In 1807, the year after his marriage, Hope bought The Deepdene, a large house set in a hilly wooded landscape of great natural beauty near Dorking in Surrey. Just as he had challenged conventional urban taste with his novel interiors at Duchess Street, he now rethought what a modern country house should look like.

The Deepdene was a red-brick Georgian mansion, dominating not adapting to the scenery of the valley in which it stood. Hope remodelled it with a loggia-topped Italianate tower on which to pivot the whole composition and added a wing shooting out at an angle of 45 degrees on a sloping site.

This asymmetrical grouping blended the house into its irregular landscape as recommended by recent theorists of the Picturesque.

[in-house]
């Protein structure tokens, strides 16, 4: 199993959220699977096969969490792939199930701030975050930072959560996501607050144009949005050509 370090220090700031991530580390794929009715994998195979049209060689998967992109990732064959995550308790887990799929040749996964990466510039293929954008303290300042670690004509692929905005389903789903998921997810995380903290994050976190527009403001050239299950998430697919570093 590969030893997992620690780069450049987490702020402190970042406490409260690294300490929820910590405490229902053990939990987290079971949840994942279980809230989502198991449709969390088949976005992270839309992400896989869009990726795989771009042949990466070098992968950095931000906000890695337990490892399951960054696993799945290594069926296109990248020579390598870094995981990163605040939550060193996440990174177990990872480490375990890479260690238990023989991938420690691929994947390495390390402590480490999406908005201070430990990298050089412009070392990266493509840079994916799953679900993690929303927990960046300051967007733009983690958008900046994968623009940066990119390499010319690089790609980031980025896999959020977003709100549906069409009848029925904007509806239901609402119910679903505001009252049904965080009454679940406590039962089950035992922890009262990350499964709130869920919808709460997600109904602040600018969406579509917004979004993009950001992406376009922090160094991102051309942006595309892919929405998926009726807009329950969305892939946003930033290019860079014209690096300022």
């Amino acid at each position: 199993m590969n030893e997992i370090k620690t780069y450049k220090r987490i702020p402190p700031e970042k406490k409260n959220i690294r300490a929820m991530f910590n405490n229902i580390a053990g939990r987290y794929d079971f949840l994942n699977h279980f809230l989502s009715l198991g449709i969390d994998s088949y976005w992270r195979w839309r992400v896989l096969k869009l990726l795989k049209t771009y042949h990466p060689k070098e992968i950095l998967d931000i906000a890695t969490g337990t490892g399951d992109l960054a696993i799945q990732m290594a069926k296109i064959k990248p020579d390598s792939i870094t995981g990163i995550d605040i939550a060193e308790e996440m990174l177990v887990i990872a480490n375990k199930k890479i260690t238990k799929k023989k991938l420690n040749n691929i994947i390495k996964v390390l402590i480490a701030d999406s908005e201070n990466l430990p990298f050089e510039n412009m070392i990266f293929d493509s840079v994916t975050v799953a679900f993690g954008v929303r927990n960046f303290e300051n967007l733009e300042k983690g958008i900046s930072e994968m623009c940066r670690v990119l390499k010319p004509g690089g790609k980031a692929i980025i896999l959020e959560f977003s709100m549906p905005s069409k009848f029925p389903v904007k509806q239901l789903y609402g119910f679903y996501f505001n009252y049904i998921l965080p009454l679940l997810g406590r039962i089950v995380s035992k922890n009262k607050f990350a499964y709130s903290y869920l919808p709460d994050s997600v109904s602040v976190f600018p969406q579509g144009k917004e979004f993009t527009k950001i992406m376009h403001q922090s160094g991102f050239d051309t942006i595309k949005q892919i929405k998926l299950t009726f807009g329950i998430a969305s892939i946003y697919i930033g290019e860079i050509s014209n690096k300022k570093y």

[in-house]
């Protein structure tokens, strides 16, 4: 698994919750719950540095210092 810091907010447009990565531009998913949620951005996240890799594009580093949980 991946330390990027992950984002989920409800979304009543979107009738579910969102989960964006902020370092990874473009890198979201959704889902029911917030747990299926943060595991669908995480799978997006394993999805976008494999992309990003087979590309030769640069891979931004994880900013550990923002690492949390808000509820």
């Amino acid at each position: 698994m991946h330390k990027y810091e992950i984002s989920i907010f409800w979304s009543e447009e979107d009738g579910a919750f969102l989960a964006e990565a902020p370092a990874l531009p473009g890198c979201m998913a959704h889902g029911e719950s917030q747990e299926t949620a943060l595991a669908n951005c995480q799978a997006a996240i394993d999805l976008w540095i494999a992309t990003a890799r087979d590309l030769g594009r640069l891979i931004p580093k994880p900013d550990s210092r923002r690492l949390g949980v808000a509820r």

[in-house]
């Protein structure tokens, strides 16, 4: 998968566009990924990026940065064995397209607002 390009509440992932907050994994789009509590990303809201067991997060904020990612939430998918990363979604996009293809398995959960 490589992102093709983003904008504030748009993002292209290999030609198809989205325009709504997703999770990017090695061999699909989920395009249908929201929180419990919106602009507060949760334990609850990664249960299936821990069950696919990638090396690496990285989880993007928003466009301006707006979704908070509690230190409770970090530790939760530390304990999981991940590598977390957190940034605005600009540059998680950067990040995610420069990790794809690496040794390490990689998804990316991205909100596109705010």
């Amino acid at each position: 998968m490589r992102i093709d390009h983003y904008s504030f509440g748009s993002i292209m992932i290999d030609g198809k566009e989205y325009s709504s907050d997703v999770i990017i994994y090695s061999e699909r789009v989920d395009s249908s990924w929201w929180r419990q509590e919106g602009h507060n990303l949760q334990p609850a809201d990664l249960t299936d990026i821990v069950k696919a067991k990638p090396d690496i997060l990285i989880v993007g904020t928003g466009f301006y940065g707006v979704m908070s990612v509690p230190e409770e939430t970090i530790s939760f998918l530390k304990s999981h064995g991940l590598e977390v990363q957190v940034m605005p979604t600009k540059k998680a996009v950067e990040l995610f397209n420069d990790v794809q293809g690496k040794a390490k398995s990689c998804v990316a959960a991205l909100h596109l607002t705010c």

There is less record of the interiors of The Deepdene than of Duchess Street, but its exteriors were depicted in enchanting watercolours, shown together here for the first time. These watercolours provide a vivid record of The Deepdene's delectable mingling of architecture and nature, of its conservatories, terraces, garden steps and sculpture galleries.

They were commissioned by John Britton for a book on The Deepdene as an expression of Picturesque theory in the country. This was intended to parallel the book that Britton published in 1827 on Sir John Soane's house, which showed the Picturesque in town. Unfortunately, the book on The Deepdene was never completed.